‘Then I felt as some watcher of the skies’

‘Then I felt as some watcher of the skies’ was Keats’ reaction when he first heard the works of Homer in 1816, and this is precisely where my research is taking me this June. It is fast becoming apparent that in all aspects of the ancient Mediterranean and Near Eastern worlds there is an underlining realm of astral imagery, metaphor and allegory. It can be found in the art, architecture, literature, science, philosophy and coins (numismatics) of the ancients and is so blindingly obvious that we have forgotten to notice it. This blog does not intend to argue that there is some ‘great secret’ hidden in ancient culture that can be ‘revealed’ by dedicated and informed study, but the complete opposite. The astral imagery and science of the ancients has only become ‘hidden wisdom’ because the ability to read the obvious has been lost through the imposition of centralised orthodox religion and the subsequent rewriting of history. Book burning is a practice as old as the production of books themselves, even the first Roman Emperor Augustus partook (Seneca De Ira III.xxiii.5) and it should come as no surprise that between this practice and the natural ravages of time that few references to the stellar practices of the pagans survive. However, plenty of evidence remains to account for the stellar and solar preoccupations of the ancients, and a thorough and complete examination of this evidence is the purpose of my research. All humans across geographical and temporal space have in common this one thing – the beautiful night skies, and I believe that the stars pervade far more of ancient culture than we generally think. From pre-historic man and the first ever metaphors for the skies, through planetary divination for political control in Mesopotamia, the great monuments of Egypt, Nemrut Dag (Turkey), Stonehenge, Greece and Rome, the epics of Homer, the Tanakh, New Testament, Gnostics, Qumran Scrolls and beyond – this is my journey through the ancient views of the ancient skies and I welcome you to follow me in my discoveries.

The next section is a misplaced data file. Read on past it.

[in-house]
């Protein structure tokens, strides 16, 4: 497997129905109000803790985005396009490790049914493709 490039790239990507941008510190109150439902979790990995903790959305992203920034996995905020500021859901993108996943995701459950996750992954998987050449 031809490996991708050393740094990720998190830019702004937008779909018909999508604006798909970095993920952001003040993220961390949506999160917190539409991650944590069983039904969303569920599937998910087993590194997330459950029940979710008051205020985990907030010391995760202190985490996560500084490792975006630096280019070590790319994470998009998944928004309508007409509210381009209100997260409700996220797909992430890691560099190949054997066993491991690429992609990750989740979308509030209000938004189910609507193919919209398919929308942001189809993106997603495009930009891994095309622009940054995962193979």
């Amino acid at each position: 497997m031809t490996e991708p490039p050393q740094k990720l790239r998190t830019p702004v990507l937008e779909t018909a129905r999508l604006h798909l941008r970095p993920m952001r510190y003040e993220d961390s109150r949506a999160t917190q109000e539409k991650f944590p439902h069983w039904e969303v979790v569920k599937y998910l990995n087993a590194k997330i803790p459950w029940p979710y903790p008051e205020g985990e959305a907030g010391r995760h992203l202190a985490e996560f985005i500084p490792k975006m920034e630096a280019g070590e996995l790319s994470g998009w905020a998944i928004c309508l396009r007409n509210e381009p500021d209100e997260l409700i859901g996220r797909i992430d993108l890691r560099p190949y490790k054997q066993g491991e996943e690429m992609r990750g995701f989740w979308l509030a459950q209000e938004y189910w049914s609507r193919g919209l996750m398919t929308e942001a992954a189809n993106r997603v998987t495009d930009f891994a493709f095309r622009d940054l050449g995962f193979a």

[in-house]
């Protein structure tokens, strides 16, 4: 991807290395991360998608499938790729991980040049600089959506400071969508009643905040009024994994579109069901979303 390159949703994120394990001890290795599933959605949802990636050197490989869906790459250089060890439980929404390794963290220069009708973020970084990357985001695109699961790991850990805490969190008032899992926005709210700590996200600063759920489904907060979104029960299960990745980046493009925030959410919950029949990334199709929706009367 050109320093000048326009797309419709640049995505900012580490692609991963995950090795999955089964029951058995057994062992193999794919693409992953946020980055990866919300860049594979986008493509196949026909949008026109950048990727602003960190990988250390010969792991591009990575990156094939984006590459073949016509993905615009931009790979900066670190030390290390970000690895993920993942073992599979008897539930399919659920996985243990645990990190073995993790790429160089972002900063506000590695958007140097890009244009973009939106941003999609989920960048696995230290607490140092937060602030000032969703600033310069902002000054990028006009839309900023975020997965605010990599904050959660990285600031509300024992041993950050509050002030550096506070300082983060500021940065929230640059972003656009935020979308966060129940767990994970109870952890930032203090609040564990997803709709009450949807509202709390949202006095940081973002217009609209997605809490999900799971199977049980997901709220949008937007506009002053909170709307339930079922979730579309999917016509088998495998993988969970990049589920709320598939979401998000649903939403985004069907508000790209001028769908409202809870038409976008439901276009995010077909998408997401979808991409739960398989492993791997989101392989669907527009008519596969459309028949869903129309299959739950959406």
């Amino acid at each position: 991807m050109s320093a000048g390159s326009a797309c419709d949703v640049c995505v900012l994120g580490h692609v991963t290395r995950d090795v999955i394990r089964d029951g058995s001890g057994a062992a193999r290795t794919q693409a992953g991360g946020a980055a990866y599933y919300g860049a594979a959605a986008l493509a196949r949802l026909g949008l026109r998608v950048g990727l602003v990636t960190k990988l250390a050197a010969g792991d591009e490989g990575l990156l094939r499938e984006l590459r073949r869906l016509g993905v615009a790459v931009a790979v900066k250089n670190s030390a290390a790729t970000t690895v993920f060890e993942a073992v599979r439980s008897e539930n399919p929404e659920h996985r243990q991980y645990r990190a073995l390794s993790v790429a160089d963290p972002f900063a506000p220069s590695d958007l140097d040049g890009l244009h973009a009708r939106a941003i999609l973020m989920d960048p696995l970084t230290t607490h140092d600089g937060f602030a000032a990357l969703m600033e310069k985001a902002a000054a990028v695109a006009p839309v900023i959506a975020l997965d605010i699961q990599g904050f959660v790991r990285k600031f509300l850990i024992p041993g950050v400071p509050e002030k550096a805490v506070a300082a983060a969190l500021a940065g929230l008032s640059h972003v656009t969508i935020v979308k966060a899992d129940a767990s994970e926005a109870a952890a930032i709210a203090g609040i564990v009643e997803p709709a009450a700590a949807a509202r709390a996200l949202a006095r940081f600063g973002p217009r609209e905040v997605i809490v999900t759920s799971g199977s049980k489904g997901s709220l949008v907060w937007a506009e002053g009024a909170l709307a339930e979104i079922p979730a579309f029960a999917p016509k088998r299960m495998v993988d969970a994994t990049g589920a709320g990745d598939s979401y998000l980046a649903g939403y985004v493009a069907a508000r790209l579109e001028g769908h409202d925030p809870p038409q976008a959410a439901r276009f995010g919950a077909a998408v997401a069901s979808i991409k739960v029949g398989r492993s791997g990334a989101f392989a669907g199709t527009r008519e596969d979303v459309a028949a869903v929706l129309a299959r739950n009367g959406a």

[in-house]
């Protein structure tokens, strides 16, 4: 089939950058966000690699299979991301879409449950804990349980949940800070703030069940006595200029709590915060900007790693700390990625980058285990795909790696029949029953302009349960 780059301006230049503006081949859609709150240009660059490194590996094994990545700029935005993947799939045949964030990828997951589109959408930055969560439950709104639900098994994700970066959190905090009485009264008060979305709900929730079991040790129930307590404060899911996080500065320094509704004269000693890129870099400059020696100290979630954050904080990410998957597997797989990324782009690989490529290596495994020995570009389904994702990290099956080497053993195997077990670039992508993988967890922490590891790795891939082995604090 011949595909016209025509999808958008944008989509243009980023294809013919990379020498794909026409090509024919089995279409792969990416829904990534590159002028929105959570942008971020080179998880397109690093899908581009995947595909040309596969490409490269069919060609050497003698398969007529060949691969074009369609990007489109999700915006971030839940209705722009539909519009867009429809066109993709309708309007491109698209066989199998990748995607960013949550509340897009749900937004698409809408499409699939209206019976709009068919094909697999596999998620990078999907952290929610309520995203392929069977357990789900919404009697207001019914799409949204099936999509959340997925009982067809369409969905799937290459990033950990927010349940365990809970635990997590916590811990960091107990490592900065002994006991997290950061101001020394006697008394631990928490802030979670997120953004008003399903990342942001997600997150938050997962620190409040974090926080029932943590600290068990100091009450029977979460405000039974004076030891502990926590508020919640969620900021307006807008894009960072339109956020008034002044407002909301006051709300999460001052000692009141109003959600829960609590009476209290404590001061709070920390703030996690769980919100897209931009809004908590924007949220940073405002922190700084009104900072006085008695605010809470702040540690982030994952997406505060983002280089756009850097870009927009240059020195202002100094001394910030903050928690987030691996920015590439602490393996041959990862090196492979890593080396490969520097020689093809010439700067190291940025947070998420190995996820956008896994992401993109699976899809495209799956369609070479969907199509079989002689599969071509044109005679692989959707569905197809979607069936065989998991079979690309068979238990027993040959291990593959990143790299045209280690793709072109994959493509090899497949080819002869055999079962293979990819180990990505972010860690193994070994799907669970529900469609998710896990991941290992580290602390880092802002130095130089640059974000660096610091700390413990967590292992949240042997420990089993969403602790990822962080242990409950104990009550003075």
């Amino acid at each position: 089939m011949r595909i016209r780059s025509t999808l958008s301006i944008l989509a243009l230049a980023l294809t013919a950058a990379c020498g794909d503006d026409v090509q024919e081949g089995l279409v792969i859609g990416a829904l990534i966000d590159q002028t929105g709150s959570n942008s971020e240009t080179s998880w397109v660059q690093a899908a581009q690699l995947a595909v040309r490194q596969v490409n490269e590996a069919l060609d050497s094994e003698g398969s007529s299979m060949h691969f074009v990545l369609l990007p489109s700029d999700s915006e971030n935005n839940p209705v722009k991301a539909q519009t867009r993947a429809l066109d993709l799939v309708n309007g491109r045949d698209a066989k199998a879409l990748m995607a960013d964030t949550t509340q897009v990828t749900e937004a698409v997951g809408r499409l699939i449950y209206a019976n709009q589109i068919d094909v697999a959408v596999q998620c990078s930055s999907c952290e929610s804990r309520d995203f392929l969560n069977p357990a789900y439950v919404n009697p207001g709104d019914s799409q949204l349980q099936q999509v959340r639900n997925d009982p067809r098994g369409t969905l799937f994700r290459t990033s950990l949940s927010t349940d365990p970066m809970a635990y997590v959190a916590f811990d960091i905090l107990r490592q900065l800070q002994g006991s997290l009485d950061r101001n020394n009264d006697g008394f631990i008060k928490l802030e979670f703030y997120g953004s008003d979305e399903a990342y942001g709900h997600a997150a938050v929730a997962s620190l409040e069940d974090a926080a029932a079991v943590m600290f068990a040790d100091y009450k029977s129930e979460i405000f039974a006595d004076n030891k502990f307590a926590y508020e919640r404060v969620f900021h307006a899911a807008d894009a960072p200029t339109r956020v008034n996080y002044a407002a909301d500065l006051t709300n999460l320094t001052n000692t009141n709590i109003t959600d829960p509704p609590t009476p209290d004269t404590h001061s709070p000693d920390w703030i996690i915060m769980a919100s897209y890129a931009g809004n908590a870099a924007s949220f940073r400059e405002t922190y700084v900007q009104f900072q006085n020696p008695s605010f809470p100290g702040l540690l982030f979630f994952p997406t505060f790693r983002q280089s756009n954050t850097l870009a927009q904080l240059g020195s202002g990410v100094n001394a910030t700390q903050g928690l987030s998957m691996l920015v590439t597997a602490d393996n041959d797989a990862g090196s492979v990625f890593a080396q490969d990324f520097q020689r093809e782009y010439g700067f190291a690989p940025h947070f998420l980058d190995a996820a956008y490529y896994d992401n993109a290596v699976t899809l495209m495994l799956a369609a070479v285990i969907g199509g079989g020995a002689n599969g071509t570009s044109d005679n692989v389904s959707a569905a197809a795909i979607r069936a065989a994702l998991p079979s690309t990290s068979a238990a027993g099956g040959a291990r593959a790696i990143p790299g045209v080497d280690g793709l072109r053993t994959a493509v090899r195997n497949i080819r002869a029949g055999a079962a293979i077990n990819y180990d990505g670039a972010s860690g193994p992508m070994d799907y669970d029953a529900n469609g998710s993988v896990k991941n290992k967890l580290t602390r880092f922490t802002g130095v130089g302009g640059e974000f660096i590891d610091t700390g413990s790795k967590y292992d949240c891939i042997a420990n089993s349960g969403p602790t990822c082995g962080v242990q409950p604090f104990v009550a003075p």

On First Looking into Chapman’s Homer

Much have I travell’d in the realms of gold,

And many goodly states and kingdoms seen;

Round many western islands have I been

Which bards in fealty to Apollo hold.

Oft of one wide expanse had I been told

That deep-browed Homer ruled as his demesne;

 Yet did I never breathe its pure serene

Till I heard Chapman speak out loud and bold:

 Then felt I like some watcher of the skies

When a new planet swims into his ken;

Or like stout Cortez when with eagle eyes

He star’d at the Pacific — and all his men

Look’d at each other with a wild surmise —

Silent, upon a peak in Darien.

                                                              ~ John Keats October 1816

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